Bastia

Facing the coast of Tuscany, Bastia has all the charm of an old Mediterranean town with its shady trees and cafes and narrow streets. The Place St Nicolas is a pleasant spot to soak up Bastia's Mediterranean atmosphere, the old town lies south of Place St Nicolas and surrounds the old port which should not be missed. It is overlooked by the honey colored Citadel and bustles with harbor side bars and restaurants. The church of Saint- Jean-Baptiste, Corsica’s largest church, and the churches of Sainte-Marie and the Chapel Sainte Croix will not fail to amaze you with their ornate Baroque interiors.

Saint-Florent

Saint-Florent lies on a sparkling bay, sheltered between the wild mountains of Cap Corse and the magnificent, untamed Désert des Agriates. In the town centre a maze of narrow streets and passages fills the space between harbor and Citadel, and the town squares, encircled by cafes, looks towards the lively waterfront with its row of restaurants. It is a friendly town, and though similar in style, less pretentious and more intimate than St Tropez, and it has a fantastic atmosphere . It's an ideal centre for beach holidays and for exploring Corsica's northwest coast or the mountain villages inland.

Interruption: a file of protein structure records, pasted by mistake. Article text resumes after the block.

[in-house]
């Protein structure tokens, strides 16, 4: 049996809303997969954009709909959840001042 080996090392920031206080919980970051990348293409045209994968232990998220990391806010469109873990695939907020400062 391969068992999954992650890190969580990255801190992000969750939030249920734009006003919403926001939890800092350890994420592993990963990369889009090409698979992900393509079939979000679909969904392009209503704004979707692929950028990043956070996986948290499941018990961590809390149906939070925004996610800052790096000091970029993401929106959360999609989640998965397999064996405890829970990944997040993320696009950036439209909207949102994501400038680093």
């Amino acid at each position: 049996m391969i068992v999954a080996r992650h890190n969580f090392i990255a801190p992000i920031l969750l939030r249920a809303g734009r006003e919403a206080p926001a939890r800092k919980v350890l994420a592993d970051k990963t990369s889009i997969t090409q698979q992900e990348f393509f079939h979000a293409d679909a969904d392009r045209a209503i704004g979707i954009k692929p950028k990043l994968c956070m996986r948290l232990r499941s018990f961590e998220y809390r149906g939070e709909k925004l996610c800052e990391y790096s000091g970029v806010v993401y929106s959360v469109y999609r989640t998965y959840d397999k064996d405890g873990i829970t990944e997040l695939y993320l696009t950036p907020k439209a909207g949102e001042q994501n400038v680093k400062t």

You'll need a car and an area map to reach Porto-Vecchio's beaches, where you'll find pure white sands lapped by brilliant turquoise water. The busy beaches are the top attraction in this port town, which travelers report hasn't yet been totally overrun by the tourist trade. Sample fresh seafood in the local restaurants, and plan a side trip south to the charming town of Bonifacio.

Porto Vecchio is a lively centre for shopping, cafe-sitting and menu browsing and is one of Corsica's most fashionable towns Up in the old town there is a wide range of boutiques and other shops for browsing plus many cafes which easily lure you in for a spot of people watching with a cool drink.